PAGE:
Finding a balance between fun and heft is tougher going than usual when it comes to this anthology of answers to John Brockman’s annual intellectual teaser
ONCE again, cultural wizard John Brockman has stirred up the intellectual waters with a provocative question, designed to tease the best out of intellectuals working in or around science and technology.
But this time, there’s a bit of a snag with the conceit. Brockman’s questions are usually studiedly general, from what scientific idea is ready to die to how is the internet changing the way you think. A key feature is the fun mashing and crashing of wildly disparate approaches and ideas from many, equal participants.
Here, however, the question is very specific: what to think about machines that think. So the major players in this field are in danger of unbalancing the rest because they are involved in (or have spent time thinking about) the hefty issues underlying such machines. In short, they are in danger of knowing whereof they speak.
So we have heavy hitters like roboticist Rodney Brooks, whose experience tells him to proceed cautiously with words like “think” because they are “suitcase words – words into which we pack many meanings so we can talk about complex issues in shorthand”. They can lead us into the kind of category error comparable to seeing “the rise of more efficient internal combustion engines and jumping to the conclusion… warp drives are just around the corner”.
Then there’s Stanislas Dehaene, a cognitive neuroscientist for whom we are two big problems away from thinking machines: global workspace (how the mammalian brain shares information contained in different parts of the brain), and theory of mind (circuits that help us represent other minds so we can understand and adapt to them). These are functions even a 1-year-old child possesses, he says, “yet our machines still lack”.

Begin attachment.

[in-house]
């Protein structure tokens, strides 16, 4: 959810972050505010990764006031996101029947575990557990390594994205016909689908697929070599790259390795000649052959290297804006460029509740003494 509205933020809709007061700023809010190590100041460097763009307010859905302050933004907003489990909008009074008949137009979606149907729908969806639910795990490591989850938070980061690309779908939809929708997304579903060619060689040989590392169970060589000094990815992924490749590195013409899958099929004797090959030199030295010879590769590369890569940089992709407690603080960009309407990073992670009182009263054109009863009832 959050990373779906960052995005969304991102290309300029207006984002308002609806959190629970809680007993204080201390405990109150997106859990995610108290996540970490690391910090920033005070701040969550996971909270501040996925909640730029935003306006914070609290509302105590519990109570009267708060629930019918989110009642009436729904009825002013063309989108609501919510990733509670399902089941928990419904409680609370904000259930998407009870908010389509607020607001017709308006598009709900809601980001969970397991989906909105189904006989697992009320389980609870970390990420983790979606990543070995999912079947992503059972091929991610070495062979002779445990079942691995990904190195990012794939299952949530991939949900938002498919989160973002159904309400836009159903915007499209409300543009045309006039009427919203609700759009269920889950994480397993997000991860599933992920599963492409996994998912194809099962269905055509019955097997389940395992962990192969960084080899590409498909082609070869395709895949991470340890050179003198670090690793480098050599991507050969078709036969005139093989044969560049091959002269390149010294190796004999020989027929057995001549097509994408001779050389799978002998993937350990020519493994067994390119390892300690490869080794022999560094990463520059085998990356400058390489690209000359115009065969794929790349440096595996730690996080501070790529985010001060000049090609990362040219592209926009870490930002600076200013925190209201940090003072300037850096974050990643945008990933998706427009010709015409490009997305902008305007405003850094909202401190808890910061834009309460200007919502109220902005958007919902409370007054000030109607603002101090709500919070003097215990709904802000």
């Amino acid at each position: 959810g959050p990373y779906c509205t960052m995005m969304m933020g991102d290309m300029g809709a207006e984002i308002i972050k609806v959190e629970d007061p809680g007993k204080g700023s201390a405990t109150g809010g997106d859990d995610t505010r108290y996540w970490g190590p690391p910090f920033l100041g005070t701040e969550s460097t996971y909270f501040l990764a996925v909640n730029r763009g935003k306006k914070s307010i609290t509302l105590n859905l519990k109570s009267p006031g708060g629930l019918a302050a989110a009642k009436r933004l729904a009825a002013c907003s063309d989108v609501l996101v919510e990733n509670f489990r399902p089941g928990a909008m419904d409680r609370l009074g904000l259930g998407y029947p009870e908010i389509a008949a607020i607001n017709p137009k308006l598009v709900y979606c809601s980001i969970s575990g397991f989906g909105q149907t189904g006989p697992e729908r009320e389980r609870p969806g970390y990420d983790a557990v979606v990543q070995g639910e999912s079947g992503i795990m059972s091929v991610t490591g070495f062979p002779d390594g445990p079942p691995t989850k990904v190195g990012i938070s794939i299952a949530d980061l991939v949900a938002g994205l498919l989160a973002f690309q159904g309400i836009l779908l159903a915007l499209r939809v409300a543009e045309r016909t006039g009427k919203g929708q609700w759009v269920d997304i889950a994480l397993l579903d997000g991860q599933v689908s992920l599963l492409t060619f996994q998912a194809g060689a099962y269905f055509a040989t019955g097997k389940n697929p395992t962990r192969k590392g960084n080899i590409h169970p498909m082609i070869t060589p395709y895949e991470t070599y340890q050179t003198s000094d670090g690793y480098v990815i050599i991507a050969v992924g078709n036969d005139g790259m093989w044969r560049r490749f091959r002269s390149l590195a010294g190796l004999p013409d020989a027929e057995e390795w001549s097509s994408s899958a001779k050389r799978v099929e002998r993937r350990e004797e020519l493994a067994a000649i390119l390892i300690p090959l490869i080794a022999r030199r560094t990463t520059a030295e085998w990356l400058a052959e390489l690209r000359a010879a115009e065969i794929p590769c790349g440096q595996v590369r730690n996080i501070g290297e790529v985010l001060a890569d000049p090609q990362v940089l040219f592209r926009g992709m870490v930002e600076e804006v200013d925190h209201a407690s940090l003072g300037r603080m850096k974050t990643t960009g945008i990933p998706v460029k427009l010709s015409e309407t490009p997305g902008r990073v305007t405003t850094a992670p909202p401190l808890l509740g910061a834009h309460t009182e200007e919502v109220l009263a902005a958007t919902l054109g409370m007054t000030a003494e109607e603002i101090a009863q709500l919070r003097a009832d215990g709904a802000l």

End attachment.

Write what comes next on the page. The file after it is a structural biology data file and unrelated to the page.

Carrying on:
All good reality checks, but it’s a relief to turn to Joichi Ito, director of the MIT Media Lab, who has better things to worry about, in particular, the paradox that “while we’ve been developing machines that behave more and more like humans, we’ve been developing educational systems that push children to think like computers”. For Ito, thinking machines will obviate the need to train our children this way.
And given systems that alleviate our wants, we will be free to become superhumanly accomplished, tender and wise. Or something like that. But we already know that this won’t work. We are evolved organic beings, and have acquired an annoying habit: we conserve energy. We hanker after rest and security; when we find it, we settle down for a little nap. If we build machines that think, will we bother to think much? This is one of the big questions left hanging over Brockman’s excellent, if uneven, anthology.
“If we build machines that think, will we bother to think much? It’s one of the big questions left hanging”
Another is this: it is all very well to assume that our machines of loving grace (to steal a phrase from Richard Brautigan’s poem) will mean us no harm. But they have to notice us first. They have to recognise our intelligence.
(Image: Vincent Fournier/Gallerystock)
What To Think About Machines That Think: Today’s leading thinkers on the age of machine intelligence
This article appeared in print under the headline “Thinking about thinking”
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